How is "Community Property" Defined Under California Law?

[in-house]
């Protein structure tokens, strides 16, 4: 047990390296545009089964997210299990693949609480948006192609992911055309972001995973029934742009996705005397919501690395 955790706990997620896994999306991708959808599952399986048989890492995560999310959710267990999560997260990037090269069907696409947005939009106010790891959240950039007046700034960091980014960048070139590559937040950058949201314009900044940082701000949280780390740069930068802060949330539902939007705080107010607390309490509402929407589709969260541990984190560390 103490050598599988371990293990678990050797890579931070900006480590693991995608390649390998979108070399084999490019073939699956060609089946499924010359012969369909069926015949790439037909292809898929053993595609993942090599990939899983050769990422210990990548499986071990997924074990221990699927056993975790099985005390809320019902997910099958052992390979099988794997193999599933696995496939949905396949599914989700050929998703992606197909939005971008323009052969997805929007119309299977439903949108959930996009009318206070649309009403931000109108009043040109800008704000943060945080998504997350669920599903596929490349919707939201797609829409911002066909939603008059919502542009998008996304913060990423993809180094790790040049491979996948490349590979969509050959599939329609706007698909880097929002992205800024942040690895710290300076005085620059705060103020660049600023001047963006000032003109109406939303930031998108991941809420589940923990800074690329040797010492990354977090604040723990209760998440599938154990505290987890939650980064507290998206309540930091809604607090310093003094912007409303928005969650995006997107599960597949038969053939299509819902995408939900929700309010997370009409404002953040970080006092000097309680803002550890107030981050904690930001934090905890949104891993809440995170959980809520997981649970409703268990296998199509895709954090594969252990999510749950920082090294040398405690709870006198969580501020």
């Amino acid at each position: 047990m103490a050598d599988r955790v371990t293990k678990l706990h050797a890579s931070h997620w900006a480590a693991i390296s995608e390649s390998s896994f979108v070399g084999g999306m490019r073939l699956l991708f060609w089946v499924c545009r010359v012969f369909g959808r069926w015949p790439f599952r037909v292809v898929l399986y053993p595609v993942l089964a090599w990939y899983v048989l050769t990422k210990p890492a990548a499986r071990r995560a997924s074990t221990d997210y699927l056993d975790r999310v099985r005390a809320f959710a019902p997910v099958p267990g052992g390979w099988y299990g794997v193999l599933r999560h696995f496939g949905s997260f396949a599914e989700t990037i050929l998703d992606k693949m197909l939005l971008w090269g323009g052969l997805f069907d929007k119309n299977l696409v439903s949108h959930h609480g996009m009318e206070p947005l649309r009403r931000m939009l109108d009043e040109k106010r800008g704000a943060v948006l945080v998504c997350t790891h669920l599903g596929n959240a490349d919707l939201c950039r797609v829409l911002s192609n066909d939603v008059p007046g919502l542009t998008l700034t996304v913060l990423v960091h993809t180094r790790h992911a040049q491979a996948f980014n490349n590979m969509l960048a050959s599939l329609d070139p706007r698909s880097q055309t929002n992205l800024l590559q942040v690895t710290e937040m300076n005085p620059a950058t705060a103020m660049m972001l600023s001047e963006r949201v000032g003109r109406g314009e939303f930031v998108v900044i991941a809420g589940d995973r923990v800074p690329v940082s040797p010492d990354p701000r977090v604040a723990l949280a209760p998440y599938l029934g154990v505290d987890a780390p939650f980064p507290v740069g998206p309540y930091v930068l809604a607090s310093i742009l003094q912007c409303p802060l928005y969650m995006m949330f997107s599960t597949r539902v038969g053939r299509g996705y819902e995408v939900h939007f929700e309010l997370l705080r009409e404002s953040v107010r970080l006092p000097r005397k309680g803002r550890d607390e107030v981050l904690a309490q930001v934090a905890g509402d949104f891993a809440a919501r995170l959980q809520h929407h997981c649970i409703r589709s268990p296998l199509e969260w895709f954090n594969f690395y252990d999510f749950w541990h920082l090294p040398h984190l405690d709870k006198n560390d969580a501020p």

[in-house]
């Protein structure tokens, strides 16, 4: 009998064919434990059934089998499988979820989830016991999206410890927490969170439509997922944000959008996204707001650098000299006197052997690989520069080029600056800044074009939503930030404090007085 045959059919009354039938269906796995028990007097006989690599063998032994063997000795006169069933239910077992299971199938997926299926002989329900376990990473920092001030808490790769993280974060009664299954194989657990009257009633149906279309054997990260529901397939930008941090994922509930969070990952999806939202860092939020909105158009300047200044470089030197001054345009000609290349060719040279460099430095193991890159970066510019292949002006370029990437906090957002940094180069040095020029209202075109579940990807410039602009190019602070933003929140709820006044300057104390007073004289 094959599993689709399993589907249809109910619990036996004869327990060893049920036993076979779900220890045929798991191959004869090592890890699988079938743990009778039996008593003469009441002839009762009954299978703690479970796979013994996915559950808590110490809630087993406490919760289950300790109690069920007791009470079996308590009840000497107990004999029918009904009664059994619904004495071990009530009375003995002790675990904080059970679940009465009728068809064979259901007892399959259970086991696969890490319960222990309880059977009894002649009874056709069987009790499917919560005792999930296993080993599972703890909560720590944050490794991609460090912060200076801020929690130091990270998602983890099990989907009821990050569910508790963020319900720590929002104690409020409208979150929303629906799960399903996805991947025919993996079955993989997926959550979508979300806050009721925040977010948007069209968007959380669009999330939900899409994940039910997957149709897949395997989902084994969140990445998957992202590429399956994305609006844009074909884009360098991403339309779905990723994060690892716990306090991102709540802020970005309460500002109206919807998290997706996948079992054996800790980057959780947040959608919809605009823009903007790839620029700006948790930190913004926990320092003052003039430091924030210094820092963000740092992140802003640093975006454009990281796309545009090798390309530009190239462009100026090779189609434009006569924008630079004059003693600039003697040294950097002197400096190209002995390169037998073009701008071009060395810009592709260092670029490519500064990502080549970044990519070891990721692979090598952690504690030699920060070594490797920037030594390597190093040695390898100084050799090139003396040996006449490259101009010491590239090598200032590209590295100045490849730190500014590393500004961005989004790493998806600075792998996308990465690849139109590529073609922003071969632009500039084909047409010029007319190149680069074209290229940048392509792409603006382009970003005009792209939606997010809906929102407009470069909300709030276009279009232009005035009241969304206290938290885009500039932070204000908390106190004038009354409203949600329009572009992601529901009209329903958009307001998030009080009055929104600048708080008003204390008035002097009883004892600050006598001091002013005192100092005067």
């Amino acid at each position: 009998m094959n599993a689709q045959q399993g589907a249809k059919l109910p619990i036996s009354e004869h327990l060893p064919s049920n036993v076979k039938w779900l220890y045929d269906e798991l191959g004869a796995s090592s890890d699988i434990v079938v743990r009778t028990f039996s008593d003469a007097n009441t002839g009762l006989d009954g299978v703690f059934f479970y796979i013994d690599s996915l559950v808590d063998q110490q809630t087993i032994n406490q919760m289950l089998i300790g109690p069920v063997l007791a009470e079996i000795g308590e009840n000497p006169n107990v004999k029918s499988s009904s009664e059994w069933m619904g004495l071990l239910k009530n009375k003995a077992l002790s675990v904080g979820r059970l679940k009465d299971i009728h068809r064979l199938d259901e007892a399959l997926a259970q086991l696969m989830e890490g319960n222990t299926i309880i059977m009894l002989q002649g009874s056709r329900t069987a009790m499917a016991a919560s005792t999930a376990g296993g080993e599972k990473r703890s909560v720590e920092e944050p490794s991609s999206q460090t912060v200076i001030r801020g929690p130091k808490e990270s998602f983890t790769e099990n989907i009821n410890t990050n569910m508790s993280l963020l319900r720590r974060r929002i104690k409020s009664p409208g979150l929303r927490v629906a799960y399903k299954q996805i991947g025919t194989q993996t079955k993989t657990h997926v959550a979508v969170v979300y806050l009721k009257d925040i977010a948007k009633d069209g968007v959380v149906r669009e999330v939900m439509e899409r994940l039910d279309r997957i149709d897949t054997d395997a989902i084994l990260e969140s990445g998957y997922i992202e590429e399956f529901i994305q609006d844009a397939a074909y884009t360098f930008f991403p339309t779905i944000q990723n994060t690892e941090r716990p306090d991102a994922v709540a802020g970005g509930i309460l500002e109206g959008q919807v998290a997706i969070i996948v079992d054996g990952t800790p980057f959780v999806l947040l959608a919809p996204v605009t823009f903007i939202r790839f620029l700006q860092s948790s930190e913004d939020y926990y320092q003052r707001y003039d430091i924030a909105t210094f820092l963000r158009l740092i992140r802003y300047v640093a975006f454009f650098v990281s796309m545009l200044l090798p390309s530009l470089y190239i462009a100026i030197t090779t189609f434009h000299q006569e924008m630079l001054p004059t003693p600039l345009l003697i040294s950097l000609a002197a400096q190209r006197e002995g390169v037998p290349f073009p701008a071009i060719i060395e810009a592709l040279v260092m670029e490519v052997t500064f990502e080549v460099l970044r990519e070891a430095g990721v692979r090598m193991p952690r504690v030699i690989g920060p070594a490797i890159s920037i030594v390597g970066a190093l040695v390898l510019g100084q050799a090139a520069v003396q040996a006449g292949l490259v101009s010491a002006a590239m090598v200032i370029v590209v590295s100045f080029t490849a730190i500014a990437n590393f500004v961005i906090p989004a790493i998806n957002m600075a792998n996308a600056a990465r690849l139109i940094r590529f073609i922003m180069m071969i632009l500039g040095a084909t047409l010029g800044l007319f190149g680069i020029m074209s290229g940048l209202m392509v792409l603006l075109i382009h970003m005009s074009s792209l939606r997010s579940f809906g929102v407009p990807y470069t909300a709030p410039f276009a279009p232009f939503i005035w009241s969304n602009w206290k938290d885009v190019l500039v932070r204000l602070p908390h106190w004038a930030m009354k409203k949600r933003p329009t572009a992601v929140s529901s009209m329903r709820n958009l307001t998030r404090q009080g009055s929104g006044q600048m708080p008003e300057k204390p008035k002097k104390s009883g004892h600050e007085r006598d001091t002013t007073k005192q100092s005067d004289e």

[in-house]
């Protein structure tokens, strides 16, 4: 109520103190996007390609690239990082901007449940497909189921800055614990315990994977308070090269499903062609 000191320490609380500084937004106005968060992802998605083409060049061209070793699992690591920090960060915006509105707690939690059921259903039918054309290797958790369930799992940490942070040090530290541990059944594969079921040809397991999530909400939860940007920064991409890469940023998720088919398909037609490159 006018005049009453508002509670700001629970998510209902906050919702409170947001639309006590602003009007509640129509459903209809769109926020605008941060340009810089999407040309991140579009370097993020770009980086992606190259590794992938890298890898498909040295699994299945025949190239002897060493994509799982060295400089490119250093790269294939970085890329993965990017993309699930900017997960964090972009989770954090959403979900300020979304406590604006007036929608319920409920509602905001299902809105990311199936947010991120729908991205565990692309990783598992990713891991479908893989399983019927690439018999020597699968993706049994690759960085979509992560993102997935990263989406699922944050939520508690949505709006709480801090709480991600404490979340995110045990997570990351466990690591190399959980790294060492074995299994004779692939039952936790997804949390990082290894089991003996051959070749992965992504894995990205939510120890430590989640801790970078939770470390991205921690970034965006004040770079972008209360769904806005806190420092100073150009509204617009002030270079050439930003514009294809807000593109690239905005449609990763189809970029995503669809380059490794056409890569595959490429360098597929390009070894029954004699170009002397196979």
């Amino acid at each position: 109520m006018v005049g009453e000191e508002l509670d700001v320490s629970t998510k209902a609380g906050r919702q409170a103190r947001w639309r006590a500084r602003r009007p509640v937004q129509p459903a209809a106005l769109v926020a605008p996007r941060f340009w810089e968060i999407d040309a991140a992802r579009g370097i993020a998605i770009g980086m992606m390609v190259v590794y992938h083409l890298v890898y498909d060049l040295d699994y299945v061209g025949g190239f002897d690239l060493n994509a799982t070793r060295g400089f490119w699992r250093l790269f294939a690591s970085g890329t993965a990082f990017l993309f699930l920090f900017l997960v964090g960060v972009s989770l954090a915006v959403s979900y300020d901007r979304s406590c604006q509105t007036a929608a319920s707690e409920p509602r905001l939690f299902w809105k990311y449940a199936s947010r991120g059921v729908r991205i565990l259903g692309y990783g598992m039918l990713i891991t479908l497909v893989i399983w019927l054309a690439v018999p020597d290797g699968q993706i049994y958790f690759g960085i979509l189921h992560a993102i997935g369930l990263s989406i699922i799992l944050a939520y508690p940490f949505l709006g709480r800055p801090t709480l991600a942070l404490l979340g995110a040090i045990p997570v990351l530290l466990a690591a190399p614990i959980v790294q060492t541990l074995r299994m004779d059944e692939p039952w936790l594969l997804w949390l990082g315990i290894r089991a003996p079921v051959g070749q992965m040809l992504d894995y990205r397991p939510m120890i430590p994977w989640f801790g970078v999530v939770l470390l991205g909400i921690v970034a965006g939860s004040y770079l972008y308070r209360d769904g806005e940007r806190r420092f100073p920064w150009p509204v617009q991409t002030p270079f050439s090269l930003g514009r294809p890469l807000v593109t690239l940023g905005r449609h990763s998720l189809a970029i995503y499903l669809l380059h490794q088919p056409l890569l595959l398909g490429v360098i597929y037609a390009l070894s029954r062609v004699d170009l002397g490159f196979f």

ESTATE PLANNING DEFINED How is "Community Property" Defined Under California Law? In this post, I define community property, which, I have found, is a term that is not always clearly understood by those who use it. Keep in mind that I am defining community property under the laws of the State of California, which is one of nine (9) states that have codified the concept of "community property" in their laws. The other states in which one can own community property include Arizona, Idaho, Louisiana, Nevada, New Mexico, Texas, Washington, and Wisconsin. In some cases, there are differences between what is community property in California and what is, or may be, community property in Texas, for example. First, community property can be either real property (farm land, raw land, land improved with buildings, a condominium, a townhouse, a single family dwelling, etc.) or personal property (bank accounts, investment accounts, life insurance, furniture, artwork, paintings, partnership interests, etc.) that is owned by a married couple who are living in California (either a heterosexual couple or one of the more than 18,000 same sex married couples in California) or a couple who have registered with the California Secretary of State as domestic partners (Registered Domestic Partners (RDPs) may be either a same sex couple or a heterosexual couple). Second, in general, community property is any real property that is located in California or any personal property-regardless of where such personal property is located-that is acquired by either member of the couple during the term of the couple's marriage or registered domestic partnership, EXCEPT that community property does not include any real property or personal property that either member of the couple acquires from an inheritance or as a gift from a third person, or specific property that is the subject of a prenuptial or post-nuptial agreement, if the spouses have entered into such an agreement. (Property that a member of the couple acquires by gift or inheritance is that person's separate property.) In addition, the ownership interest that each spouse or registered domestic partner has in the couple's community property is (1) present (i.e., the ownership interest exists NOW and not at some point in the future); and (2) equal in value (or in percentage) to the ownership interest in the couple's community property that is held by the other spouse or registered domestic partner. Community Property Includes Employment Earnings of either member of the Couple, Items Acquired with such Earnings, and Appreciation in Value of Such Items. Important: Community property includes all of the employment earnings of either or both member(s) of the couple, including all pre-tax earnings that are deposited into the retirement plans owned by either or both member(s) of the couple. Community property includes all of the items purchased or acquired with such employment earnings. Finally, community property also includes all of the appreciation that accrues over time to the items that were purchased or acquired with such employment earnings. Example #1: Husband and Wife live in California. During their marriage, Wife purchases shares of Google common stock using her employment earnings that she earned during her marriage and while living in California. The shares of Google stock become the community property of both Husband and Wife, even if the Wife takes ownership of the stock in her name alone. Example #2: Husband and Wife live in California. During their marriage, Husband's mother dies. Husband inherits his mother's home from her estate. The home is Husband's separate property and Wife has no ownership interest in the home at the time the Husband inherits it. Example #3: Husband and Wife live in California. Prior to their marriage, Wife owned her own home. Wife obtained a mortgage on her home prior to their marriage. After their marriage, Husband and Wife move into and live in Wife's home. Wife did not add Husband's name to the legal title of Wife's home. Husband and Wife use their earnings to make the payments against the mortgage on Wife's home. Under these facts, part of Wife's home is owned solely by Wife as her separate property and part of Wife's home is owned by Husband and Wife as their community property. How much of Wife's home is the community property of Husband and Wife? The answer is complicated and depends on a number of factors, including but not limited to (1) the value of Wife's home when Husband and Wife got married, (2) the value of the mortgage that was paid down after Husband and Wife married and prior to a legal separation or divorce between Husband and Wife, and (3) the appreciation that has accrued to the Wife's home since Husband and Wife married and prior to a legal separation or divorce between Husband and Wife. Finally, the character (or classification) of the real property or the personal property that is owned by either or both member(s) of a married couple or registered domestic partnership may be either community property, separate property, quasi-community property, or some combination of community, separate, or quasi-community property. In future posts, I'll define each of these other types or characters of property. We hope this information has been helpful. Thank you. James B. Creighton, Esq., Creighton Law Offices, San Mateo, CA Continue reading "How is "Community Property" Defined Under California Law?"

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